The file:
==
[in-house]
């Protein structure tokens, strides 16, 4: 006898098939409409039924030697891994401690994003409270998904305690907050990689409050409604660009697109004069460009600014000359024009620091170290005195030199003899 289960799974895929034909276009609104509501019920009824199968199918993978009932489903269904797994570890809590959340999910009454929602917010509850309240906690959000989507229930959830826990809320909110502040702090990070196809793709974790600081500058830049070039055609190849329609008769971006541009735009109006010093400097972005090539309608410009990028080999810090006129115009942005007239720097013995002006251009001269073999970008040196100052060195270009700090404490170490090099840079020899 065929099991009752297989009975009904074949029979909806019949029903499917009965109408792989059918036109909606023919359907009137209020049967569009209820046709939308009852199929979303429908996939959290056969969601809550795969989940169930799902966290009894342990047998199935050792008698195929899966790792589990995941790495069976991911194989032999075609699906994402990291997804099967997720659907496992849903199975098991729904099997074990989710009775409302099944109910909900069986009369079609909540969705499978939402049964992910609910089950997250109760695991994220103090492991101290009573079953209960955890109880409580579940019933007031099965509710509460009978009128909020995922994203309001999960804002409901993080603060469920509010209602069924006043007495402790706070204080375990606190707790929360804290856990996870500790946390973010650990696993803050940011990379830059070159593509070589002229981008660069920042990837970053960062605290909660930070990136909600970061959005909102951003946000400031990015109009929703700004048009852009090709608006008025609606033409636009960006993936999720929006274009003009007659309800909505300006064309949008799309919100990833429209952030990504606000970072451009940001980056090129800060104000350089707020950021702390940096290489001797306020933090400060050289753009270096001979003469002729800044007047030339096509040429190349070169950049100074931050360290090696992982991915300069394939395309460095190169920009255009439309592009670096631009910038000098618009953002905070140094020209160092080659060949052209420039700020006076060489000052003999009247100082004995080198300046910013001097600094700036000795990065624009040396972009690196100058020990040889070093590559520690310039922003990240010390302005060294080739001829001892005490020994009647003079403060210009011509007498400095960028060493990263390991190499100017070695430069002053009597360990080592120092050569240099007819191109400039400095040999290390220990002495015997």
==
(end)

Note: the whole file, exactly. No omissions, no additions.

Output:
[in-house]
């Protein structure tokens, strides 16, 4: 006898098939409409039924030697891994401690994003409270998904305690907050990689409050409604660009697109004069460009600014000359024009620091170290005195030199003899 289960799974895929034909276009609104509501019920009824199968199918993978009932489903269904797994570890809590959340999910009454929602917010509850309240906690959000989507229930959830826990809320909110502040702090990070196809793709974790600081500058830049070039055609190849329609008769971006541009735009109006010093400097972005090539309608410009990028080999810090006129115009942005007239720097013995002006251009001269073999970008040196100052060195270009700090404490170490090099840079020899 065929099991009752297989009975009904074949029979909806019949029903499917009965109408792989059918036109909606023919359907009137209020049967569009209820046709939308009852199929979303429908996939959290056969969601809550795969989940169930799902966290009894342990047998199935050792008698195929899966790792589990995941790495069976991911194989032999075609699906994402990291997804099967997720659907496992849903199975098991729904099997074990989710009775409302099944109910909900069986009369079609909540969705499978939402049964992910609910089950997250109760695991994220103090492991101290009573079953209960955890109880409580579940019933007031099965509710509460009978009128909020995922994203309001999960804002409901993080603060469920509010209602069924006043007495402790706070204080375990606190707790929360804290856990996870500790946390973010650990696993803050940011990379830059070159593509070589002229981008660069920042990837970053960062605290909660930070990136909600970061959005909102951003946000400031990015109009929703700004048009852009090709608006008025609606033409636009960006993936999720929006274009003009007659309800909505300006064309949008799309919100990833429209952030990504606000970072451009940001980056090129800060104000350089707020950021702390940096290489001797306020933090400060050289753009270096001979003469002729800044007047030339096509040429190349070169950049100074931050360290090696992982991915300069394939395309460095190169920009255009439309592009670096631009910038000098618009953002905070140094020209160092080659060949052209420039700020006076060489000052003999009247100082004995080198300046910013001097600094700036000795990065624009040396972009690196100058020990040889070093590559520690310039922003990240010390302005060294080739001829001892005490020994009647003079403060210009011509007498400095960028060493990263390991190499100017070695430069002053009597360990080592120092050569240099007819191109400039400095040999290390220990002495015997």